There was a brief moment of civility the day after the bitterly fought presidential campaign. On that bloody Wednesday afternoon, John Kerry and George Bush both acknowledged each other and the need for the nation to unite again. Mr. Bush sounded humble when he said, "A new term is a new opportunity to reach out to the whole nation."
But not long afterward, in a rare press conference, Mr. Bush put on a different — and all too familiar — face. Despite the relatively tight victory, he told reporters, the election gives him a truckload of political capital, "and I intend to spend it."
The message was clear: "I won and you lost. Now, get out of my way."
There is no doubt that, with the Republican hegemony on Capital Hill and a Supreme Court that will soon tilt further right, this second-term president could reshape the American political landscape in ways not seen since the days of Lyndon B. Johnson. New policies guiding pre-emptive war, Social Security, environmental regulations, tax structure and abortion rights are all within the grasp of this administration.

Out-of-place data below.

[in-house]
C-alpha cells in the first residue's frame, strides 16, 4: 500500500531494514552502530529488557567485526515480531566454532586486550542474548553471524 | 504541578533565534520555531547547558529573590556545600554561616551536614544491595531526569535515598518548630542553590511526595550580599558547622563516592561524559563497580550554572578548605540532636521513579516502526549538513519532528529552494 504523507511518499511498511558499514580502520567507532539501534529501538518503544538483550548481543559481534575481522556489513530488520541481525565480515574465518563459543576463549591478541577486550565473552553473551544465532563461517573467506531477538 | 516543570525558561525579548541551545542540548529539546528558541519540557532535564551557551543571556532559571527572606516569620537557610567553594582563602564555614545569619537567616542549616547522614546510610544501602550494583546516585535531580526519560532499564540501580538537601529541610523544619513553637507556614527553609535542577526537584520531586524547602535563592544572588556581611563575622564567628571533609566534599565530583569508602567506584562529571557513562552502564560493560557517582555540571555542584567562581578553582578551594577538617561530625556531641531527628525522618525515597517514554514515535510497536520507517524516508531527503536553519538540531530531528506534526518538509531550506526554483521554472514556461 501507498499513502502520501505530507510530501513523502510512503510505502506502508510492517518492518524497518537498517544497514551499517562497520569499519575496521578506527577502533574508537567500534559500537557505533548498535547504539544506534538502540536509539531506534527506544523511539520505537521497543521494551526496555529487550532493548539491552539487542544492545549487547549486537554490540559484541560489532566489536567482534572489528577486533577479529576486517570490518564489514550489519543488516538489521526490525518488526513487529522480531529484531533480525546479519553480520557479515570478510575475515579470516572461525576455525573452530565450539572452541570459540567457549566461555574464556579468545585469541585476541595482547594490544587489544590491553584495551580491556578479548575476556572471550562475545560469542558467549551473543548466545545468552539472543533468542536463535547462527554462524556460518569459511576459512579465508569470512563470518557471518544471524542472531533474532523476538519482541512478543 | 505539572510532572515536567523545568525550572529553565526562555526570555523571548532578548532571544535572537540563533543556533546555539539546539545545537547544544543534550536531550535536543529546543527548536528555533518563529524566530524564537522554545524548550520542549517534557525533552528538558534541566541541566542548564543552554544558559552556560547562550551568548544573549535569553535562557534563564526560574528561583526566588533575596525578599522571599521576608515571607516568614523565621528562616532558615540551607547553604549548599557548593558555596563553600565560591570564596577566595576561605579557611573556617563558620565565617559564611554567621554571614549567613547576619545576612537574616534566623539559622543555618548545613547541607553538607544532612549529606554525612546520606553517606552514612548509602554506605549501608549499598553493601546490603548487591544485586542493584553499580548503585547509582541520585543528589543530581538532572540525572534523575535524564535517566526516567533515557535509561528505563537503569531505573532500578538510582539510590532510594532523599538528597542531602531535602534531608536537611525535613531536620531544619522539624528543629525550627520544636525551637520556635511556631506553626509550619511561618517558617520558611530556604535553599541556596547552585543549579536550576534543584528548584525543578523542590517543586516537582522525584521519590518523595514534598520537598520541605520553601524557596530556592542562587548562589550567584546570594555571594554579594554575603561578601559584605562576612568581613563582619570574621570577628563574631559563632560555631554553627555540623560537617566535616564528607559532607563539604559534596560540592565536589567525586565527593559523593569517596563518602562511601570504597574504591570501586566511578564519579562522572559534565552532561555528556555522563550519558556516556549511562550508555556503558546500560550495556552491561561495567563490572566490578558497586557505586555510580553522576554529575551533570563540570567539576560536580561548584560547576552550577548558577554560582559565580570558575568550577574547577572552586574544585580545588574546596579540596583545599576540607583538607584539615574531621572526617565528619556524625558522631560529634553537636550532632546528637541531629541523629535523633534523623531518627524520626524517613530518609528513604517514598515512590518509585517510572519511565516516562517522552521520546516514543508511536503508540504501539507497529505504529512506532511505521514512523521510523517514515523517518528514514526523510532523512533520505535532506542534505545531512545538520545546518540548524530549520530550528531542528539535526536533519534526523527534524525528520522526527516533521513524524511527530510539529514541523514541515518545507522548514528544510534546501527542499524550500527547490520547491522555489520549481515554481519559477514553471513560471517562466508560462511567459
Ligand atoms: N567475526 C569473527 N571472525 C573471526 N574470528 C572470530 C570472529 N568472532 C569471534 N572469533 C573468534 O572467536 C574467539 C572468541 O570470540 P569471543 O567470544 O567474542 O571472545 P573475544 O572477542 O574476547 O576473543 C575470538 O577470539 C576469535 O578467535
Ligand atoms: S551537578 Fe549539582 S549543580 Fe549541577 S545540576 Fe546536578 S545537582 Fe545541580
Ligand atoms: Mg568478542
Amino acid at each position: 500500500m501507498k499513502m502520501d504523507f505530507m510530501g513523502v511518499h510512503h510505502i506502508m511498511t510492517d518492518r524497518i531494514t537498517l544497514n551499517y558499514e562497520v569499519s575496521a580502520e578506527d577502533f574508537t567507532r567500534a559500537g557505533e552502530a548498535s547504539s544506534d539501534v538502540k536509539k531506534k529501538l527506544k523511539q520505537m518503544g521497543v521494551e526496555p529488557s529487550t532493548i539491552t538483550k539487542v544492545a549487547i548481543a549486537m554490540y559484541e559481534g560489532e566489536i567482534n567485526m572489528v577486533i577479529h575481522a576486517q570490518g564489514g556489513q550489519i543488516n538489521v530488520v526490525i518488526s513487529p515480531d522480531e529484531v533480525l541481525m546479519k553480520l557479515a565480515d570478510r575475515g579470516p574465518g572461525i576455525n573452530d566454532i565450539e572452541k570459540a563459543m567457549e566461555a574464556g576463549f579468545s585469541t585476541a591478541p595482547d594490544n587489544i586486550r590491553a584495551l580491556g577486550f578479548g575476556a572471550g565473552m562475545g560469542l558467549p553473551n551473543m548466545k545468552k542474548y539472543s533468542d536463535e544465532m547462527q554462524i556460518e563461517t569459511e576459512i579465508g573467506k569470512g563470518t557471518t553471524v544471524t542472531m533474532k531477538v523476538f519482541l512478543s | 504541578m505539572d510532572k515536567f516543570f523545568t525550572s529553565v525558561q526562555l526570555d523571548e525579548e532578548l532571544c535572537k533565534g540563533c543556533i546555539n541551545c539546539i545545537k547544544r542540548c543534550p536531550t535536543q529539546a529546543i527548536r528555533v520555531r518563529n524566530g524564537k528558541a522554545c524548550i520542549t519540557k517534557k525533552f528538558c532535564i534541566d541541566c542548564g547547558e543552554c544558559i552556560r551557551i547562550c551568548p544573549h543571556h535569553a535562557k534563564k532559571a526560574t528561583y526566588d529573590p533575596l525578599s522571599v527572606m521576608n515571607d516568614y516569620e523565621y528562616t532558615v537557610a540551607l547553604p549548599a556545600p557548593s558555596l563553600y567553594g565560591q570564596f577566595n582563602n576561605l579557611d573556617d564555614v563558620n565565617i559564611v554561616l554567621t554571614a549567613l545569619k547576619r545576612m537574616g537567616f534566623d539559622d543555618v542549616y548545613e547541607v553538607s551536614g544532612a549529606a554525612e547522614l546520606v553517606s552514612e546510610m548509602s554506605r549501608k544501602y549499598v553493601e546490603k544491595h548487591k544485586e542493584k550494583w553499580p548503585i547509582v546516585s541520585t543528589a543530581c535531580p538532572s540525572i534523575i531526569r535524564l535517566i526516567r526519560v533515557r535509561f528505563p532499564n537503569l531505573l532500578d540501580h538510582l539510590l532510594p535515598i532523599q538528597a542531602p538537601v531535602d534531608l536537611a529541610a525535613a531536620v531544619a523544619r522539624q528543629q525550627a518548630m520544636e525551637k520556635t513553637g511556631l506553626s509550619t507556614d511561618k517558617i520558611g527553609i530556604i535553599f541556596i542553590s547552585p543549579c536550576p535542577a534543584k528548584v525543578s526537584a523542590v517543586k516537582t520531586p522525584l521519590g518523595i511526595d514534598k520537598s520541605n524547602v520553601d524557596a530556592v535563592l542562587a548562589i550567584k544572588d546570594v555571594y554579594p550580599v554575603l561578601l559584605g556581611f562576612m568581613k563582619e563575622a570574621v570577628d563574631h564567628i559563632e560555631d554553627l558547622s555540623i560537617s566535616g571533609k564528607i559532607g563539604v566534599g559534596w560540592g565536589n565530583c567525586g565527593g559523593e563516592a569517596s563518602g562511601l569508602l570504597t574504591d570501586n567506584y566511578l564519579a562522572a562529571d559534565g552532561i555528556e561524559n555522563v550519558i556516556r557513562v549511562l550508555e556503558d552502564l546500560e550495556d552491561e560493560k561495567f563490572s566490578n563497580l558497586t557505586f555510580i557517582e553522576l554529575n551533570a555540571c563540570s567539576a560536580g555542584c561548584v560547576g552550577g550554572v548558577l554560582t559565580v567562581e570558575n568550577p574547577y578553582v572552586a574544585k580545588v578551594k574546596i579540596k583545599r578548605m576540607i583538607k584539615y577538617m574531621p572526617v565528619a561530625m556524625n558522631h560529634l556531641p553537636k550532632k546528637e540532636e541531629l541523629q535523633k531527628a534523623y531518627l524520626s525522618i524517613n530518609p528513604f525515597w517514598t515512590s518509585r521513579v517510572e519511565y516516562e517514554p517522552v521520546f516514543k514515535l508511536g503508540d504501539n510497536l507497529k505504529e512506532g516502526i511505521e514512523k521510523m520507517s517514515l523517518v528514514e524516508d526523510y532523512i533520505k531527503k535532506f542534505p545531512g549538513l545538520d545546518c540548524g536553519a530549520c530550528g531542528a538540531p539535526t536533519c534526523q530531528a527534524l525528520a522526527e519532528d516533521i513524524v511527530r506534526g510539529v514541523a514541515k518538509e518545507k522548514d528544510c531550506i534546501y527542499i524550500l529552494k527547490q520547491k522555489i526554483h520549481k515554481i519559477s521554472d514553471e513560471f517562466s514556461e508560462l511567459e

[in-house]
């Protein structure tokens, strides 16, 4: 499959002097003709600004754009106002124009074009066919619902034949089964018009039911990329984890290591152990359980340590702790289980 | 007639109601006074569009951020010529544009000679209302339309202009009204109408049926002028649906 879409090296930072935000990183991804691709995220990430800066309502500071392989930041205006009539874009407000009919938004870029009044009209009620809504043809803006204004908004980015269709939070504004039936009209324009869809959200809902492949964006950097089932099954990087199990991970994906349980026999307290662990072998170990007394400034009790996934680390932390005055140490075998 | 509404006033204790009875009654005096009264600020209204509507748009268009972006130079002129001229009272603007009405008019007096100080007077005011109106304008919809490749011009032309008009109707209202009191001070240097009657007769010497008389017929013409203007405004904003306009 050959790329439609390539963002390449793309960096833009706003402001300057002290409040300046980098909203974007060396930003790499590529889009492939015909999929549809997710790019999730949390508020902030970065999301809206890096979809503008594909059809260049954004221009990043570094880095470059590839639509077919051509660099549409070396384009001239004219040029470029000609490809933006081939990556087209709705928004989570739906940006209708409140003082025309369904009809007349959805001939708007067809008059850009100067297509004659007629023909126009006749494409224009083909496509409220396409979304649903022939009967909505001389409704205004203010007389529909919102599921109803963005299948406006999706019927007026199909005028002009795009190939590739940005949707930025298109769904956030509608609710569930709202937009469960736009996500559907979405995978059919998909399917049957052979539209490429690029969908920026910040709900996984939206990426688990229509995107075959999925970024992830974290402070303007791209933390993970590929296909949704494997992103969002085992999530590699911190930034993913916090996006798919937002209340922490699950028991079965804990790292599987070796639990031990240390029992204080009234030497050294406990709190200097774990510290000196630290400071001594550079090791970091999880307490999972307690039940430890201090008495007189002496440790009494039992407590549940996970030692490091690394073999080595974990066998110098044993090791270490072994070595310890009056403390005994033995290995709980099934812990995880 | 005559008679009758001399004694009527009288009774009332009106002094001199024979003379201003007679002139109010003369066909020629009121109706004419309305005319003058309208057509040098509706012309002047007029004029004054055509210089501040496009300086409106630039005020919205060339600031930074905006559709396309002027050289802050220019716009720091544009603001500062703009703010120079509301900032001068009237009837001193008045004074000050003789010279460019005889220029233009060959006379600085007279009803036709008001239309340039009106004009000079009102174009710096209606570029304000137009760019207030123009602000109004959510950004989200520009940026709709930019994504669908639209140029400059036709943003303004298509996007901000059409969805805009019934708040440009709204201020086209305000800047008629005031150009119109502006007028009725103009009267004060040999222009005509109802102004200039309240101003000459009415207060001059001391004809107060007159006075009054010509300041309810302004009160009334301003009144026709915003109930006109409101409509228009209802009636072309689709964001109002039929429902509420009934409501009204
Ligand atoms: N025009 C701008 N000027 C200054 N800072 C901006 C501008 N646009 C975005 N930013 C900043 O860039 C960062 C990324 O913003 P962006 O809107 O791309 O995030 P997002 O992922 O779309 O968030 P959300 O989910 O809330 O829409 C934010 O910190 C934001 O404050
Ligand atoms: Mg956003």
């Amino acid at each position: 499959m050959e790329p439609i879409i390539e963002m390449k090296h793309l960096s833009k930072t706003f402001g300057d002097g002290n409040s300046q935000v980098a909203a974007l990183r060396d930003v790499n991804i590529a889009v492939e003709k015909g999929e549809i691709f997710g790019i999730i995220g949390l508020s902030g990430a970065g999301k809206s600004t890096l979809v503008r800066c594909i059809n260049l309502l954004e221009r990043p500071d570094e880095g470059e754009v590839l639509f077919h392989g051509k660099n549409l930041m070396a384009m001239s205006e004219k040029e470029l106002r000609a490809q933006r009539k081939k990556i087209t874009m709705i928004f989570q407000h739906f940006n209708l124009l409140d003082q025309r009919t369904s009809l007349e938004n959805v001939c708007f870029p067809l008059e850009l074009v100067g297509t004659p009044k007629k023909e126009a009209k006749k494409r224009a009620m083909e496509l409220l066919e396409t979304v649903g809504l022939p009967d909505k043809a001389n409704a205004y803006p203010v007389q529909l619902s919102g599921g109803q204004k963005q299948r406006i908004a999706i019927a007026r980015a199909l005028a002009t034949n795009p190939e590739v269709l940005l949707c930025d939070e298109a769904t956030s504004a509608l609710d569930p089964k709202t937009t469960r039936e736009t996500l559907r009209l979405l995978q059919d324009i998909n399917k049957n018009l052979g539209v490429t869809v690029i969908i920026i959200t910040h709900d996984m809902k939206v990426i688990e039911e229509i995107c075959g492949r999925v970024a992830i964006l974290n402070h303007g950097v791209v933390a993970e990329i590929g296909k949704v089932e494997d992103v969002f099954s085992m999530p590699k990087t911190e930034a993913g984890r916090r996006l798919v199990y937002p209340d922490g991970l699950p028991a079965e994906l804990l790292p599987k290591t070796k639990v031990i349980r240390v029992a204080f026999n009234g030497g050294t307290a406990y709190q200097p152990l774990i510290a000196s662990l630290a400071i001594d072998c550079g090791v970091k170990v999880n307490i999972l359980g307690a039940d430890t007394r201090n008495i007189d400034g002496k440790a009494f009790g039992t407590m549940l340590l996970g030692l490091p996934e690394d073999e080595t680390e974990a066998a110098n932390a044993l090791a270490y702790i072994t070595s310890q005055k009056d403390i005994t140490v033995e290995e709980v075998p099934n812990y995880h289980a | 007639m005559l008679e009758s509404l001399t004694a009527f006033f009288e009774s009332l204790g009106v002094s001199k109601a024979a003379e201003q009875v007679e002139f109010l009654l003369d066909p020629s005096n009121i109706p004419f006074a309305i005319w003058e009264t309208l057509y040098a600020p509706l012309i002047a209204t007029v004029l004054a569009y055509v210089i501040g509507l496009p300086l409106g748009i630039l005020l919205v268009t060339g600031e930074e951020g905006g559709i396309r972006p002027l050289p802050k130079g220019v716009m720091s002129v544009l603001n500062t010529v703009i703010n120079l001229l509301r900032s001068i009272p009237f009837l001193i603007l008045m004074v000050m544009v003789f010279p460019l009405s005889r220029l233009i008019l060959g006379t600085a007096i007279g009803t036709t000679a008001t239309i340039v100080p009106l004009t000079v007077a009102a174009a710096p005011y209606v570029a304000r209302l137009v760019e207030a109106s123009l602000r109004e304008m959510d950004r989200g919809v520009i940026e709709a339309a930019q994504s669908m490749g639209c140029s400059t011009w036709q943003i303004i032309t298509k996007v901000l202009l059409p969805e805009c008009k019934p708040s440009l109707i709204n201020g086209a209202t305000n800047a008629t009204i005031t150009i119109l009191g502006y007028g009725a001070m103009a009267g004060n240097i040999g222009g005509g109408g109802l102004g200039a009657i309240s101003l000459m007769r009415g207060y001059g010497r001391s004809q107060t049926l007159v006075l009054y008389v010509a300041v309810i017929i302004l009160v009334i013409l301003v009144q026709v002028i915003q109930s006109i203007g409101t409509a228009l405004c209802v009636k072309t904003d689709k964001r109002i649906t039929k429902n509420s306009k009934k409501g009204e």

But it would be a grave mistake for the Bush administration to assume it has full public support for this agenda, and that excessive grabbiness will not have lasting political repercussions.
On environmental issues in the West, the administration would be wise to be conservative. As we report in this issue, in pockets around the West, voters — many of whom backed Bush — showed that they care deeply about their land, air and water. They maintained tough regulations on industry, approved sensible alternative energy and public transportation measures, and even taxed themselves liberally to protect dwindling open space from development.
And in Idaho, as we highlight in our cover story, some environmentalists and Republicans are moving beyond party boundaries to find common ground on the wilderness issue.
But this kind of progress only happens when the leaders understand that a narrow victory is not a license for a winner-take-all power grab.
The Republicans, of course, aren’t the only ones who need a lesson in humility. Democrats need to ask themselves why their populist message of economic opportunity for the middle class hasn’t played all that well.
On the national level, at least, voters went for the candidate who claimed to represent their social and moral values, not their economic welfare or concern for the environment.
Until Democrats can find a way to bridge the populist divide — and it will take more than clever sloganeering — they will be relegated to the sidelines in much of the West. That leaves a wide-open field for the other party, which has yet to show it understands its own doctrine of governmental restraint.
Note: the opinions expressed in this column are those of the writer and do not necessarily reflect those of High Country News, its board or staff. If you'd like to share an opinion piece of your own, please write Betsy Marston at firstname.lastname@example.org.